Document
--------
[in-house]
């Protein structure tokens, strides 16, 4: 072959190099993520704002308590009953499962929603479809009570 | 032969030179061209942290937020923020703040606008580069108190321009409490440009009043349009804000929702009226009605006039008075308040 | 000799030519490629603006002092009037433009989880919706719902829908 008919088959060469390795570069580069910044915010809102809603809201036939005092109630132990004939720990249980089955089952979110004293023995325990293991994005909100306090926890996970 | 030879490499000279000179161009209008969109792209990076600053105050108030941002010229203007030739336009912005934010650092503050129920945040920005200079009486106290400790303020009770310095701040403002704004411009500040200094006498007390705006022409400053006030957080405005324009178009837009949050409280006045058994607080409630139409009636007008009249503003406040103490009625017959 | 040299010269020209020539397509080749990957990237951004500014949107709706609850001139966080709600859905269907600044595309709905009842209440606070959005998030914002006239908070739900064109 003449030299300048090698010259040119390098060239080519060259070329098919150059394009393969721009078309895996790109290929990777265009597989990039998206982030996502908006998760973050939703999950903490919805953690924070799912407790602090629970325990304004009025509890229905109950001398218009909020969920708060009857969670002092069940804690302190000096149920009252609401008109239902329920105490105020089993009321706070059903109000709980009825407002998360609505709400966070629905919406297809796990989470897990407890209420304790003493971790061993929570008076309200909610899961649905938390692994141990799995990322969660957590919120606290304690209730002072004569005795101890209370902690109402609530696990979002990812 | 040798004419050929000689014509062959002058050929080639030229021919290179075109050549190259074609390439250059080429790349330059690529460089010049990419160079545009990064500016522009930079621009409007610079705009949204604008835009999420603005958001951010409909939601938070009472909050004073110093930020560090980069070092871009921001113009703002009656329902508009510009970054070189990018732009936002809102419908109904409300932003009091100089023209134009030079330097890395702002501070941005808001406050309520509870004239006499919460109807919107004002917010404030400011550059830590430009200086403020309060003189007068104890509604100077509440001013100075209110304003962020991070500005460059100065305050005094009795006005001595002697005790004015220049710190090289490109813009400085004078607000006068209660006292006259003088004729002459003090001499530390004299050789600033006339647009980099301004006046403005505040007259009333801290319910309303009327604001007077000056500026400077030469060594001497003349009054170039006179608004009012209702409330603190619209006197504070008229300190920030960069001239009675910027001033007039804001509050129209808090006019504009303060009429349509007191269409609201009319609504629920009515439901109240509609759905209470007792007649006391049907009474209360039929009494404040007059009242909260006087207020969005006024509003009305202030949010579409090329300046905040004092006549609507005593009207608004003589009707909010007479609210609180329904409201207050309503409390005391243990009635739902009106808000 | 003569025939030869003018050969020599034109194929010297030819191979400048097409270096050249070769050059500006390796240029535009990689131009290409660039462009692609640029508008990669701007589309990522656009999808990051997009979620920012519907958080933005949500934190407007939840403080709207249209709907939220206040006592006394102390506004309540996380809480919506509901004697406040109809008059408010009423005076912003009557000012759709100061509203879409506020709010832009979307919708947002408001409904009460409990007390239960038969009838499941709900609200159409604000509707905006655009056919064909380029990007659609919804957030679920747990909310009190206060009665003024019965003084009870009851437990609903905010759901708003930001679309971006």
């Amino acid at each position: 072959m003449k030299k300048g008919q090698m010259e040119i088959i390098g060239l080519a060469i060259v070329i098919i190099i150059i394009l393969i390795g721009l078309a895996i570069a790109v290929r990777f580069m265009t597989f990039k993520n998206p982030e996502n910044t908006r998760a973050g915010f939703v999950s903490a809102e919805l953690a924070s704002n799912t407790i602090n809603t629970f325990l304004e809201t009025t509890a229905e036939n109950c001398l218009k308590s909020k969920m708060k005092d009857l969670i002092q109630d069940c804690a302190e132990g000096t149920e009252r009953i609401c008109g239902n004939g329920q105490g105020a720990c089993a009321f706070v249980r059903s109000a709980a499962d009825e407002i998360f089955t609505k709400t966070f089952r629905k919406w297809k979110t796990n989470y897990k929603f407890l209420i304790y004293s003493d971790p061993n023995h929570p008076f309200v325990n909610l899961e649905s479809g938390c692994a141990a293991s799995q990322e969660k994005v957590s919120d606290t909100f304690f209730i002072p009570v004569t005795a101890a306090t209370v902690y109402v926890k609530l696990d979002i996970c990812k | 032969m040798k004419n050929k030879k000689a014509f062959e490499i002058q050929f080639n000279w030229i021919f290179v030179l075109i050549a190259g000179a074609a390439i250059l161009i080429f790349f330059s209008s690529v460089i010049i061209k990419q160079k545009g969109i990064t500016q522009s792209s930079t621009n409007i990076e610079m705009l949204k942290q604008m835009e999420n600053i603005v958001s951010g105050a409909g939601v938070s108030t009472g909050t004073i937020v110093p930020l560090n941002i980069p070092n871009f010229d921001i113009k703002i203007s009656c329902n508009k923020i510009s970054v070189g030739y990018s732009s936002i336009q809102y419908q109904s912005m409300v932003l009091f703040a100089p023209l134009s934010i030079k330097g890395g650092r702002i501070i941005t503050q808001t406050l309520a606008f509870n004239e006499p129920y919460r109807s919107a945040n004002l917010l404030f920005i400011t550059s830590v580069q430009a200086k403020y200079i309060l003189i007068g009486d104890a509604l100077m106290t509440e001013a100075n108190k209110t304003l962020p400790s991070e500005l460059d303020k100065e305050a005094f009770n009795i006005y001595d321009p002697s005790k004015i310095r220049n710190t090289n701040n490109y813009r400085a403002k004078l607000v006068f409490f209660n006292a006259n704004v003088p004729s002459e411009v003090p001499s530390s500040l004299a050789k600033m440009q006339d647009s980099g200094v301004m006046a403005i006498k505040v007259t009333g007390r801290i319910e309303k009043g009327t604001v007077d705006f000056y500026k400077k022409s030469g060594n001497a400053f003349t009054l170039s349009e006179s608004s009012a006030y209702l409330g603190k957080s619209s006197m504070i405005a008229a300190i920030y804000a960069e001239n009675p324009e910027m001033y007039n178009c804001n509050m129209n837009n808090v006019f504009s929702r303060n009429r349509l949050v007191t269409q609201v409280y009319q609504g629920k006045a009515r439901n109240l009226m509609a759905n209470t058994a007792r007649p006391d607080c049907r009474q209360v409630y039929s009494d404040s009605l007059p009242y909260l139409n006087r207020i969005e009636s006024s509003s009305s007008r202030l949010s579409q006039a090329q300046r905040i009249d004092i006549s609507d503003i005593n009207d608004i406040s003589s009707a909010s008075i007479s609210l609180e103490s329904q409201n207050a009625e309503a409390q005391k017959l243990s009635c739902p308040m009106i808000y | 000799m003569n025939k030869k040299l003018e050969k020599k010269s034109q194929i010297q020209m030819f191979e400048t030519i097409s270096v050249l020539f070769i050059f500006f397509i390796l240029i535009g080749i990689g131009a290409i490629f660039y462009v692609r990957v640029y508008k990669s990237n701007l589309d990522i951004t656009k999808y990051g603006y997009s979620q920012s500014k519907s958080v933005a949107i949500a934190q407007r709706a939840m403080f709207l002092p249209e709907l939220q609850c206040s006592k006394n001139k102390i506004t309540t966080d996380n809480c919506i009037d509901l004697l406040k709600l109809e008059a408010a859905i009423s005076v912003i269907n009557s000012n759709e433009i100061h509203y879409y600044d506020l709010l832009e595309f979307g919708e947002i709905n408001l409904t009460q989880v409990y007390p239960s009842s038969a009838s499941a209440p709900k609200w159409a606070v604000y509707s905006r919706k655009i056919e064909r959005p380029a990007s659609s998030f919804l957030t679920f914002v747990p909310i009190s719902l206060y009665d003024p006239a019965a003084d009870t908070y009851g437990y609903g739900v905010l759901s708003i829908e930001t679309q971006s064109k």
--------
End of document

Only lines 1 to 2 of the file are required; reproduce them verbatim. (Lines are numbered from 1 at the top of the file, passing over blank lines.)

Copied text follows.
[in-house]
């Protein structure tokens, strides 16, 4: 072959190099993520704002308590009953499962929603479809009570 | 032969030179061209942290937020923020703040606008580069108190321009409490440009009043349009804000929702009226009605006039008075308040 | 000799030519490629603006002092009037433009989880919706719902829908 008919088959060469390795570069580069910044915010809102809603809201036939005092109630132990004939720990249980089955089952979110004293023995325990293991994005909100306090926890996970 | 030879490499000279000179161009209008969109792209990076600053105050108030941002010229203007030739336009912005934010650092503050129920945040920005200079009486106290400790303020009770310095701040403002704004411009500040200094006498007390705006022409400053006030957080405005324009178009837009949050409280006045058994607080409630139409009636007008009249503003406040103490009625017959 | 040299010269020209020539397509080749990957990237951004500014949107709706609850001139966080709600859905269907600044595309709905009842209440606070959005998030914002006239908070739900064109 003449030299300048090698010259040119390098060239080519060259070329098919150059394009393969721009078309895996790109290929990777265009597989990039998206982030996502908006998760973050939703999950903490919805953690924070799912407790602090629970325990304004009025509890229905109950001398218009909020969920708060009857969670002092069940804690302190000096149920009252609401008109239902329920105490105020089993009321706070059903109000709980009825407002998360609505709400966070629905919406297809796990989470897990407890209420304790003493971790061993929570008076309200909610899961649905938390692994141990799995990322969660957590919120606290304690209730002072004569005795101890209370902690109402609530696990979002990812 | 040798004419050929000689014509062959002058050929080639030229021919290179075109050549190259074609390439250059080429790349330059690529460089010049990419160079545009990064500016522009930079621009409007610079705009949204604008835009999420603005958001951010409909939601938070009472909050004073110093930020560090980069070092871009921001113009703002009656329902508009510009970054070189990018732009936002809102419908109904409300932003009091100089023209134009030079330097890395702002501070941005808001406050309520509870004239006499919460109807919107004002917010404030400011550059830590430009200086403020309060003189007068104890509604100077509440001013100075209110304003962020991070500005460059100065305050005094009795006005001595002697005790004015220049710190090289490109813009400085004078607000006068209660006292006259003088004729002459003090001499530390004299050789600033006339647009980099301004006046403005505040007259009333801290319910309303009327604001007077000056500026400077030469060594001497003349009054170039006179608004009012209702409330603190619209006197504070008229300190920030960069001239009675910027001033007039804001509050129209808090006019504009303060009429349509007191269409609201009319609504629920009515439901109240509609759905209470007792007649006391049907009474209360039929009494404040007059009242909260006087207020969005006024509003009305202030949010579409090329300046905040004092006549609507005593009207608004003589009707909010007479609210609180329904409201207050309503409390005391243990009635739902009106808000 | 003569025939030869003018050969020599034109194929010297030819191979400048097409270096050249070769050059500006390796240029535009990689131009290409660039462009692609640029508008990669701007589309990522656009999808990051997009979620920012519907958080933005949500934190407007939840403080709207249209709907939220206040006592006394102390506004309540996380809480919506509901004697406040109809008059408010009423005076912003009557000012759709100061509203879409506020709010832009979307919708947002408001409904009460409990007390239960038969009838499941709900609200159409604000509707905006655009056919064909380029990007659609919804957030679920747990909310009190206060009665003024019965003084009870009851437990609903905010759901708003930001679309971006």